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Book Review: The Product Manager’s Desk Reference

There aren’t a lot of really good books available for Product Managers. That may be simply because only a few people  truly understand what Product Management is, AND have it in them to write good books about it.

There are quite a few books that try to cover specific parts of the Product Management function, such as up front analysis, pricing, product launch etc., but very few try to look at the breadth of tasks involved in Product Management and describe them at a thorough level of detail.

The Product Manager’s Desk Reference, (PMDR for short) by Steven Haines, tries to take on that daunting task.  At over 700 pages, this tome contains a broad array of information.

The book is divided into 6 modules each containing several chapters. The Modules are:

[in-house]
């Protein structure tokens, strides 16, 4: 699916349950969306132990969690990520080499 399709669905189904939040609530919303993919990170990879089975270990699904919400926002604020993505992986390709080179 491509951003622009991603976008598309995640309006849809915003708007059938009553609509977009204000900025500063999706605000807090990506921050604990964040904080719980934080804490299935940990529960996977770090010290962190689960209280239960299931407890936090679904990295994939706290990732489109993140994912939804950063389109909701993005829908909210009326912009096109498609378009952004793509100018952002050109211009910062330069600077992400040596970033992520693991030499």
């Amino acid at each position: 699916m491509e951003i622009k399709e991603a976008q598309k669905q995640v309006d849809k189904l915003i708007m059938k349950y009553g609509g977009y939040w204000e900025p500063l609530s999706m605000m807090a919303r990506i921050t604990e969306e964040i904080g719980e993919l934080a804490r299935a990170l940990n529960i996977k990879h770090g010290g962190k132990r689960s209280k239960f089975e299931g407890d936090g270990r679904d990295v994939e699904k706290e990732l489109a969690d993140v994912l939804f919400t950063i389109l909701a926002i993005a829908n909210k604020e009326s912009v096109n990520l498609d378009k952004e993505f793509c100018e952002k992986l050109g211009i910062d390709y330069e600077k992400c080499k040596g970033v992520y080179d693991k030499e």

1. Foundational Elements of Product Management
  2. Making the Market Your Primary Focus
  3. The Start of the Product’s Journey and the New Product Development Process
  4. Continuing the Journey: Post Launch Product Management
  5. Professionalizing Product Management
  6. The Product Manager’s Tool Box

As mentioned each of these Modules is composed of several chapters. There are 23 chapters in the book. Some of these chapters are:

  • Chapter 1 – What is Product Management?
  • Chapter 3 – Leadership: Creating Influence
  • Chapter 6 – Finance for the Product Manager: Keeping Score
  • Chapter 14 – Justifying Product Investments: The Business Case
  • Chapter 20 – Lifecycle Product Portfolio Management
  • Chapter 23 – Organizing for Product Management

There is also a good glossary and a healthy index. Both are signs of attention to detail by the author.

In Chapter 1, the author delves into defining Product Management in detail. He asks: “What is a Product Manager?